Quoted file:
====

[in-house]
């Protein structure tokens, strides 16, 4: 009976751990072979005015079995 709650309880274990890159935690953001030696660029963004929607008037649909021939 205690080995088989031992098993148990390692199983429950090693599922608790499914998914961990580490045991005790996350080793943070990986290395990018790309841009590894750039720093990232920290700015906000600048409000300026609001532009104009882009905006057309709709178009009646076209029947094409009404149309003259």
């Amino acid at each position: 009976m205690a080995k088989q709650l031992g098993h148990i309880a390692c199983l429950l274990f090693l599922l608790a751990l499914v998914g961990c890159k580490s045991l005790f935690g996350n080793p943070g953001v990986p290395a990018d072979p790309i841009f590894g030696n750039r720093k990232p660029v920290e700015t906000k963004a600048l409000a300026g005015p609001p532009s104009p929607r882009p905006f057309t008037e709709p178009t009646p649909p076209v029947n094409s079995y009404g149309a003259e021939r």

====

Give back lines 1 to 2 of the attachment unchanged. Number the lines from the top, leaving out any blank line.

[in-house]
């Protein structure tokens, strides 16, 4: 009976751990072979005015079995 709650309880274990890159935690953001030696660029963004929607008037649909021939 205690080995088989031992098993148990390692199983429950090693599922608790499914998914961990580490045991005790996350080793943070990986290395990018790309841009590894750039720093990232920290700015906000600048409000300026609001532009104009882009905006057309709709178009009646076209029947094409009404149309003259």